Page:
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Phillip Schofield gets blood pressure checked in Istanbul in 1991

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When the New Year comes many people commit to making healthy diet changes. For people with high blood pressure, even the smallest of changes can make a huge difference to health.

According to the NHS, one of the leading causes of high blood pressure, or hypertension, is dietary choices.

The NHS states: “Around a third of adults in the UK have high blood pressure, although many will not realise it.”

The health authority adds: “Making healthy lifestyle changes can sometimes help reduce your chances of getting high blood pressure and help lower your blood pressure if it’s already high.”

Among the foods that can raise blood pressure is red meat or meats which have a high salt content.

Processed deli meats and lunch meats are among those which are considered to be high in sodium.

Often, this is because manufacturers may choose to cure and season meats using lots of salt.

That is why switching to a vegetarian diet could be beneficial for those with hypertension.

According to Harvard Health: “People who follow a vegetarian diet tend to have a lower blood pressure than their meat-eating counterparts, according to a study in JAMA Internal Medicine.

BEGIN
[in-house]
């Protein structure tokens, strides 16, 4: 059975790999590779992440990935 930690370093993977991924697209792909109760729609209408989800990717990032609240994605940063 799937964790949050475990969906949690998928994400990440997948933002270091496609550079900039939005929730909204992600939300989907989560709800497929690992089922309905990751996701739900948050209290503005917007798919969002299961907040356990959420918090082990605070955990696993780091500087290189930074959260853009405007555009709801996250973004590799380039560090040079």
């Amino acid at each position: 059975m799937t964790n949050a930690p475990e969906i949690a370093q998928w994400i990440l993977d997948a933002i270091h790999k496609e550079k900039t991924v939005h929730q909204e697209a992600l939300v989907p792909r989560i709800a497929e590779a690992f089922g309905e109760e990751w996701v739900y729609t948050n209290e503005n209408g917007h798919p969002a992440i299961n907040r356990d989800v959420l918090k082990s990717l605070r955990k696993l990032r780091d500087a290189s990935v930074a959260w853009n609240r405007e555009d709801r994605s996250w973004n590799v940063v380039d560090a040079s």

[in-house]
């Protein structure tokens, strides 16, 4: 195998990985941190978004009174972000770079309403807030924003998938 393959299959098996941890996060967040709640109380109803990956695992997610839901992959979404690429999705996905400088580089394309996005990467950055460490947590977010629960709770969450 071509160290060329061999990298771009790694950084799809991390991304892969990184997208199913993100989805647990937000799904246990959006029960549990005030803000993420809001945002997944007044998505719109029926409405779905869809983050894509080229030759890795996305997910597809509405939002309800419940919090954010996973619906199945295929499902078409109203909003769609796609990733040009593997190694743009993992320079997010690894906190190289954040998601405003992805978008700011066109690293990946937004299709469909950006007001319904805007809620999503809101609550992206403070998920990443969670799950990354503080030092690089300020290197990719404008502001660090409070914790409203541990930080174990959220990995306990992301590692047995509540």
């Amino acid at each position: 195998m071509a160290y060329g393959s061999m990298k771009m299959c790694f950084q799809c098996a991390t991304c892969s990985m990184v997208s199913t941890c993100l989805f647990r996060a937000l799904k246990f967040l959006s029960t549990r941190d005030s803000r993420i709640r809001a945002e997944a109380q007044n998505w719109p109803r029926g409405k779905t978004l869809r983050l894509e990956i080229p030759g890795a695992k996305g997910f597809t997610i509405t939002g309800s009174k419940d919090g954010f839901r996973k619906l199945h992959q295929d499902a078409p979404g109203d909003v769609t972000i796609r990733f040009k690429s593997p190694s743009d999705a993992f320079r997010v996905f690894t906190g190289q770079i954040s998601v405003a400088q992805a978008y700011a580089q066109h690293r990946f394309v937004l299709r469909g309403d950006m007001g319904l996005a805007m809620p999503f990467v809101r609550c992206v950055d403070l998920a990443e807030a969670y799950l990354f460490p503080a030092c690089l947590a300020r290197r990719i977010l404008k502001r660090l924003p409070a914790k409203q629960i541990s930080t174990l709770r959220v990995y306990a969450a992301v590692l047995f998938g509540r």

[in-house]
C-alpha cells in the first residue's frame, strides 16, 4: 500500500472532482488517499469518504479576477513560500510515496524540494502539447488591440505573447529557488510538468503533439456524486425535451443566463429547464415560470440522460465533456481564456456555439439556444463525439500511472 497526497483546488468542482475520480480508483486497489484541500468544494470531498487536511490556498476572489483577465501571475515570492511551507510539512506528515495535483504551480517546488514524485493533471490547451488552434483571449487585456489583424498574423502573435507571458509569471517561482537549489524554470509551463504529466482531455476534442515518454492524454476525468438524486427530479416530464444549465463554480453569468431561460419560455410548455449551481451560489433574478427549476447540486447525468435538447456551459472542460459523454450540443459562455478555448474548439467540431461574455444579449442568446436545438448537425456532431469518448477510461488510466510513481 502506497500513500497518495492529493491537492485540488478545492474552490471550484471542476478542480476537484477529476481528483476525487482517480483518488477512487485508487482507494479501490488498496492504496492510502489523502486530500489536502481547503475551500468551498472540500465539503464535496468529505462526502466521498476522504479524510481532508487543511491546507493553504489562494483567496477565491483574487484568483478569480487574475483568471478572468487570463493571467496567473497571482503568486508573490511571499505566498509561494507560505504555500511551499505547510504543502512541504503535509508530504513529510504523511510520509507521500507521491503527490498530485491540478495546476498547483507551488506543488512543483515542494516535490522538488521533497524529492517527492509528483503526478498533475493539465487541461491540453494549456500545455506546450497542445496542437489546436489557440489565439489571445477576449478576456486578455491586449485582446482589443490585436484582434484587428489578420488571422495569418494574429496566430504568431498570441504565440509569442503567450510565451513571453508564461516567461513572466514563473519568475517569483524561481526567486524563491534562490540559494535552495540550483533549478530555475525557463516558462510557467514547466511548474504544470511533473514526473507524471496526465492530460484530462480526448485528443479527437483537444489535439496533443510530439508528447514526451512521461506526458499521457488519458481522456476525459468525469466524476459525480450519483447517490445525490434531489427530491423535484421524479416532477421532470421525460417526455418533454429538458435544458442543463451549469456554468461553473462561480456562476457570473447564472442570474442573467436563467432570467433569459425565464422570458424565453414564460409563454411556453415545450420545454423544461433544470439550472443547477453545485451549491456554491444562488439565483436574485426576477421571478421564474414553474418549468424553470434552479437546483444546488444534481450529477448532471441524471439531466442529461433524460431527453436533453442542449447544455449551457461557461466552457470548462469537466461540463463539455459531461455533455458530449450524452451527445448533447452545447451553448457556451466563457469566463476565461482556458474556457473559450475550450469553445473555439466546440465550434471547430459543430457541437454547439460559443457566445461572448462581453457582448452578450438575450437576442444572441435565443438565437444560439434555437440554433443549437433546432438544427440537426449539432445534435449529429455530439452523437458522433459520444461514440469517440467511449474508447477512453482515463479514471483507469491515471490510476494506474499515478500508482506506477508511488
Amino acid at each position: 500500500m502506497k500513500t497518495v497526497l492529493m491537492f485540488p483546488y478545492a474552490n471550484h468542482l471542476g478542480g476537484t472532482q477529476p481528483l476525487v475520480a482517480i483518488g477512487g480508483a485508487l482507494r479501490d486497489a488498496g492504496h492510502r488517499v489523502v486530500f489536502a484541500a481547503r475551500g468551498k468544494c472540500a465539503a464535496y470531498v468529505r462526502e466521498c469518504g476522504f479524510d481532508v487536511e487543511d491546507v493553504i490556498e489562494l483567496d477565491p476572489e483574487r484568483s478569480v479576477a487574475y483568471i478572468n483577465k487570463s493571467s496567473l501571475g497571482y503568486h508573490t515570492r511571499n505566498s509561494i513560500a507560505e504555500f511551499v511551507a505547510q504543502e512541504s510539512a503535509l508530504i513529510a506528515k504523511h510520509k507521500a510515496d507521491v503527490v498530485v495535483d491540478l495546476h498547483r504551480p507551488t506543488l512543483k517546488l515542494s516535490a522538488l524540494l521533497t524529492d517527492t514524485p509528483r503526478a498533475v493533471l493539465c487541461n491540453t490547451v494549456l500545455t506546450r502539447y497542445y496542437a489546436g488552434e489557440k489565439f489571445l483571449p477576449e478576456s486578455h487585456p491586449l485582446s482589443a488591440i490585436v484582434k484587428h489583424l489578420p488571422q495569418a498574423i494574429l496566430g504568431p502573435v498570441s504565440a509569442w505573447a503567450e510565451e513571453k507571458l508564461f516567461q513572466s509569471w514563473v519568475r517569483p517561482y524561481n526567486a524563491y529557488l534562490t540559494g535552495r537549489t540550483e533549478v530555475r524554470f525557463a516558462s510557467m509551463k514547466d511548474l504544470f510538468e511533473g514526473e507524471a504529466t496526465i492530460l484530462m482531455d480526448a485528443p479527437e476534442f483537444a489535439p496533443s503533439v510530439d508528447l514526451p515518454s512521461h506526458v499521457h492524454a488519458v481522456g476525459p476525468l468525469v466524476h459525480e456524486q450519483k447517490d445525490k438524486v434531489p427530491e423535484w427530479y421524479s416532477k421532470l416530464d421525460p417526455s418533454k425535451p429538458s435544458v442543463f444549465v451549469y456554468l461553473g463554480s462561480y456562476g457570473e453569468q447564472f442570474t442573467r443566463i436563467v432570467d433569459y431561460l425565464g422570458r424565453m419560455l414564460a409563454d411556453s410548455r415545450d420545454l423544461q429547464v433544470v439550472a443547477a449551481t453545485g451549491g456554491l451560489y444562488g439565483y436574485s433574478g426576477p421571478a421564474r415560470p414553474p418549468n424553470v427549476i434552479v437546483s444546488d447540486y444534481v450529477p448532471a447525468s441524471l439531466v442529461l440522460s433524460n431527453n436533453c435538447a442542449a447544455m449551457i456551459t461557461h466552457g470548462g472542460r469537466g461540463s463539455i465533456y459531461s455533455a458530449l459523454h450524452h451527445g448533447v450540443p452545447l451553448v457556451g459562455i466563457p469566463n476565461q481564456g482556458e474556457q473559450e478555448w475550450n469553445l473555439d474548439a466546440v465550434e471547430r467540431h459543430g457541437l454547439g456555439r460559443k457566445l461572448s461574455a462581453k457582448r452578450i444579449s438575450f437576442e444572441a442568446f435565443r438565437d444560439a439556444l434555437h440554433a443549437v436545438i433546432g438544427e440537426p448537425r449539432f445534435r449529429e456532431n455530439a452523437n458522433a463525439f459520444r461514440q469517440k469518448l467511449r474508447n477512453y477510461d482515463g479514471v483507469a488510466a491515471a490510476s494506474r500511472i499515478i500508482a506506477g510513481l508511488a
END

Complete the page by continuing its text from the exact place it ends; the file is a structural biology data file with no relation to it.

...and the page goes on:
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“Vegetarians avoid meat and eat mainly plant-based foods like vegetables, fruits, grains, is lasix bad for your kidneys and legumes (beans and peas).”

A study by Newstart Lifestyle found that people who opted for a vegan diet could reduce high blood pressure to “healthy levels” in just “two weeks”.

The study observed 117 patients who had been diagnosed with high blood pressure.

They underwent two weeks of lifestyle intervention, including a diet rich in whole-food, plant-based items.

The study’s participants also ensured to sleep adequately, drink sufficient water, and exercise regularly.

In 14 days, half of the people involved in the trial reduced their blood pressure to the regular level without medication.

What are risk factors for high blood pressure?

Among the causes of hypertension listed by the NHS are:

  • Being overweight
  • Eating too much salt

  • Not eating enough fruit and vegetables
  • Not exercising enough
  • Drinking too much alcohol
  • Drinking too much caffeine
  • Smoking
  • Not getting enough sleep
  • Being over the age of 65
  • Having hereditary high blood pressure
  • Being of black African or black Caribbean descent
  • Living in a deprived area

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